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Tag: Skywatchers

Skywatchers see 'super blue blood Moon'

Skywatchers see 'super blue blood Moon'

Science
The night sky had a display in store on Wednesday 31 January, with a lunar event being called the "Super blue blood moon". For Australia, Asia and some parts of the US and Eastern Europe, there was a lunar eclipse, as the Earth passed between the Sun and the Moon. On the very same night, our only natural satellite entered the closest point to us in its elliptical orbit. It is also the second full Moon of the month, commonly called a blue moon. The eclipse began at 10:51 GMT and ended at 16:08 GMT.The word "blood" has been used to describe the deep red colour of the sunlight that passes through Earth's atmosphere to illuminate our celestial neighbour. Supermoon watchingThis red glow was produced by the same effect that gave us blue skies and red sunsets, Dr Shannon Schmoll, director of Abra...
Venus and Jupiter conjunction: Sky-watchers await dawn display

Venus and Jupiter conjunction: Sky-watchers await dawn display

Science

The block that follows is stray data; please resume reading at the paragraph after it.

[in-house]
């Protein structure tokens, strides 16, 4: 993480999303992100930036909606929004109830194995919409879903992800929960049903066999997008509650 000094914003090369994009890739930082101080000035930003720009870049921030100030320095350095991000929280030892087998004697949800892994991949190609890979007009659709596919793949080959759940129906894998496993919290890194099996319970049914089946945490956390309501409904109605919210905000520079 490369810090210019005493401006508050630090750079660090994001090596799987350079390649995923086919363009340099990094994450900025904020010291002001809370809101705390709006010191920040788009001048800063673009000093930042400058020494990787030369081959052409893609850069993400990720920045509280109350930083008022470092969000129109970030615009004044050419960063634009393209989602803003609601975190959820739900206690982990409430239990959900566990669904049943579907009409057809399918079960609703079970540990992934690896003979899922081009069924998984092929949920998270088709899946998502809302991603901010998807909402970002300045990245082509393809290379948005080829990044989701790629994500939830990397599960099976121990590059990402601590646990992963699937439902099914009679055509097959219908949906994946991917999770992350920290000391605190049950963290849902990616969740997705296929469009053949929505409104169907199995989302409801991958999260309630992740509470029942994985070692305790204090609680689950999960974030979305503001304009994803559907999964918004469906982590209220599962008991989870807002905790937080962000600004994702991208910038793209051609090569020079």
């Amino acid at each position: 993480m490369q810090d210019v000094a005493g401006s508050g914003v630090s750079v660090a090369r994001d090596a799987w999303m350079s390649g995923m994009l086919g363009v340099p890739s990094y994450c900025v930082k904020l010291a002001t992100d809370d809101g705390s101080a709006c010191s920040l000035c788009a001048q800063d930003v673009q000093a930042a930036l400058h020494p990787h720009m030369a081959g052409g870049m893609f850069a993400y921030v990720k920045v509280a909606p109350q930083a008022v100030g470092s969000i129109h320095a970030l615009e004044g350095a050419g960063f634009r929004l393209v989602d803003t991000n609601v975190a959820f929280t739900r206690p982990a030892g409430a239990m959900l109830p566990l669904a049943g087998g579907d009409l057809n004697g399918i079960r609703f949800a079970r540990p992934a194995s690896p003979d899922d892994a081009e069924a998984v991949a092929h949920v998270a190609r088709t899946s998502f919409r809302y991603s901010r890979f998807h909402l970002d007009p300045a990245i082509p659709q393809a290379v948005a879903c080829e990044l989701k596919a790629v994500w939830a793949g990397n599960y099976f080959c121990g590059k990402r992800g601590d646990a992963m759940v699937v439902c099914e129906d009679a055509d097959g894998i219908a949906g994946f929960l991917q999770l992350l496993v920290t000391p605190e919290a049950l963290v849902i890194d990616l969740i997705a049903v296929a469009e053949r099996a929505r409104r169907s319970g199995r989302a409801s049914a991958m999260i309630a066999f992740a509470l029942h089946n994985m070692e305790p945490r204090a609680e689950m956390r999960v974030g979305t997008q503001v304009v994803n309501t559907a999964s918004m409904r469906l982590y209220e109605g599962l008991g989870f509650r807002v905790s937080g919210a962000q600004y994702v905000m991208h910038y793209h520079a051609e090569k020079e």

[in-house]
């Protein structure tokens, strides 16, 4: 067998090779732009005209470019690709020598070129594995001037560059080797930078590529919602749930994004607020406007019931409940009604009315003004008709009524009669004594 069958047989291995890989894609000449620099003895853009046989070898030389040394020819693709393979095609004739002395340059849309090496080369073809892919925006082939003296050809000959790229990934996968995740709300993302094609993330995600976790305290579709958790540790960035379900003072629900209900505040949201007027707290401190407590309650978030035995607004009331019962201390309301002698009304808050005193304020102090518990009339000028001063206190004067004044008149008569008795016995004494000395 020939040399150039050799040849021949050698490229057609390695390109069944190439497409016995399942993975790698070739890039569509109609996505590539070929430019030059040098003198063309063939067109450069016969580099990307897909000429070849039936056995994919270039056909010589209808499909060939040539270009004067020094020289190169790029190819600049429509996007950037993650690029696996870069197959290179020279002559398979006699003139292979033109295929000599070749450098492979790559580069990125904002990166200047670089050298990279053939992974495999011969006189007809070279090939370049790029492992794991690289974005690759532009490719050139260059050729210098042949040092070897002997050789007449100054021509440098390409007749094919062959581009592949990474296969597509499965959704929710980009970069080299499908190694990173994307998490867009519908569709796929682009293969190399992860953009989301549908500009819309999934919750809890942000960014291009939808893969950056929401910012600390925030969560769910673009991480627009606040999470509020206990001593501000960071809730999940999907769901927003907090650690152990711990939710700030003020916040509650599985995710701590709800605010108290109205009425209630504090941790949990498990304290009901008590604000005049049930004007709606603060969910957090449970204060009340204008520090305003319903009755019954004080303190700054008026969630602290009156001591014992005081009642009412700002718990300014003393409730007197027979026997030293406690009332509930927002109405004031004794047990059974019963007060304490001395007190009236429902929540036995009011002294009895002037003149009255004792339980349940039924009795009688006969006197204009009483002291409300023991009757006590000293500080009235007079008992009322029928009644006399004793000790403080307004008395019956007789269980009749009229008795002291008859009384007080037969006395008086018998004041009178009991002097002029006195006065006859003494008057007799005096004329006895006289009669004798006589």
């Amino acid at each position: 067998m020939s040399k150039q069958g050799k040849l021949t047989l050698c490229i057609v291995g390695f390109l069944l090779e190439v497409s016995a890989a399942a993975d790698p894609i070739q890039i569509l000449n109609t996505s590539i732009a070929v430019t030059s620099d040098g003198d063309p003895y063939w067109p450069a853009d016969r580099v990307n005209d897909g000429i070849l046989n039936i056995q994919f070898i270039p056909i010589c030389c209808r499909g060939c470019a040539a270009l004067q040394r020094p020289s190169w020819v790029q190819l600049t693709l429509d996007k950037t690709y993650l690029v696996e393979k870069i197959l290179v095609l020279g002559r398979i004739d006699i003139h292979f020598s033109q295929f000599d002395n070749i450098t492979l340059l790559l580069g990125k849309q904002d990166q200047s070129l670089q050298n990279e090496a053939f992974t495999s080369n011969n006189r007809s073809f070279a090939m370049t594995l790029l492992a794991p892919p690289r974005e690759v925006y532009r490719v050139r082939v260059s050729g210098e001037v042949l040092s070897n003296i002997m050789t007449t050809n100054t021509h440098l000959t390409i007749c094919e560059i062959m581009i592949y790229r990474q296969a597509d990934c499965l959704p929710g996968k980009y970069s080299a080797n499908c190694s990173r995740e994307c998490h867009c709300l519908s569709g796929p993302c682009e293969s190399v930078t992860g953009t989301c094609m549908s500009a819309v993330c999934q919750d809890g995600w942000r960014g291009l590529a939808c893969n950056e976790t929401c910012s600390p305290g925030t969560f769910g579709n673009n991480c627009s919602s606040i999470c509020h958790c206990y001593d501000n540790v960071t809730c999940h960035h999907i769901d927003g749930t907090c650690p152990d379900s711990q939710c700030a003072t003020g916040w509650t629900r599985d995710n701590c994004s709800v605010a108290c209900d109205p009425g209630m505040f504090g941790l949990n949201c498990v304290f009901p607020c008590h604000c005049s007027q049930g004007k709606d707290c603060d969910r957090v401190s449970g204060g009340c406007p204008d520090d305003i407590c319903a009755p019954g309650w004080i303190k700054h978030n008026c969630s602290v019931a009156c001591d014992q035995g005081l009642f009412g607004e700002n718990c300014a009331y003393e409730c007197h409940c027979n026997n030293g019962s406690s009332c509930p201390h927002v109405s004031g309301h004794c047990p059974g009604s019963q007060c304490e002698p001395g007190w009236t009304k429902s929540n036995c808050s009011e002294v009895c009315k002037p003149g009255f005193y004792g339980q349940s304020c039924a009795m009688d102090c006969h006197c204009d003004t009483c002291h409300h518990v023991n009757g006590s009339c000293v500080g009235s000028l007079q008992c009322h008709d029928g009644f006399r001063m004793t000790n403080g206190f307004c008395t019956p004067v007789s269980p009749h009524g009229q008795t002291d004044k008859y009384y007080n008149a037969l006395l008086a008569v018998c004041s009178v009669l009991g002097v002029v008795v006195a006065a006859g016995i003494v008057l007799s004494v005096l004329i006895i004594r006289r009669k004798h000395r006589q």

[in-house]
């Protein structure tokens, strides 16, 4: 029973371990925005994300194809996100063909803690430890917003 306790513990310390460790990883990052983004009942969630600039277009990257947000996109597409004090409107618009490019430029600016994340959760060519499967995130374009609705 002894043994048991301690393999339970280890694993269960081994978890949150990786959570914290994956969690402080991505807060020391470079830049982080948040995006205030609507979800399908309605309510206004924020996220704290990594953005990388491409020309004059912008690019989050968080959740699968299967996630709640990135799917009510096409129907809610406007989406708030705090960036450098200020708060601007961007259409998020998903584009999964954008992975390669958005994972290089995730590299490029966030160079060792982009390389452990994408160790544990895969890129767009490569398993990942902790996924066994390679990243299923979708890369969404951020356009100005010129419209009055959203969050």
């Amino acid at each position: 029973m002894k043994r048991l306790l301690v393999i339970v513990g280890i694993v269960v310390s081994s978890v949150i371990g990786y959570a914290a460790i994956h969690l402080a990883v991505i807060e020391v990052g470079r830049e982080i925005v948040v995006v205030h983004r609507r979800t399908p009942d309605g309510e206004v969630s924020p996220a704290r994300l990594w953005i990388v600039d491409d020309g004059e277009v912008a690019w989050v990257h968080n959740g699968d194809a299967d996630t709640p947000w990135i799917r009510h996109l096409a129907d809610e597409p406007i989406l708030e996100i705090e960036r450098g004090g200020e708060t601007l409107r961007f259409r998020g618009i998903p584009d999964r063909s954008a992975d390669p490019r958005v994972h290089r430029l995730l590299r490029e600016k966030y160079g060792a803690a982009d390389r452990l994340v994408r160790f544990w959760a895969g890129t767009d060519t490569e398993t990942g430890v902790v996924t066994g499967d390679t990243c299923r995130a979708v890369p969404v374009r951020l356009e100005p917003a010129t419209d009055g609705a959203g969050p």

Jupiter and Venus will be visible to the naked eye close together in the sky before dawn on Monday.The planets will appear in conjunction in the south-east, just above the horizon, and may appear to look like one bright star. In the UK, the best viewing time will be 40 minutes before sunrise.Jupiter's four Galilean moons will also be visible to those with a telescope. Clear skies are needed - and forecast for much of England and Wales.Watch: The dog that orbited the earthThe astronaut who was told she would never go to spaceThe planets will be seen best by those in mid-northern latitudes around the world, including the UK and northern US.Observers will have to have an uninterrupted view to the south-east as the planets will be very low in the sky.You may also like: Let's block ads! (Why?) ...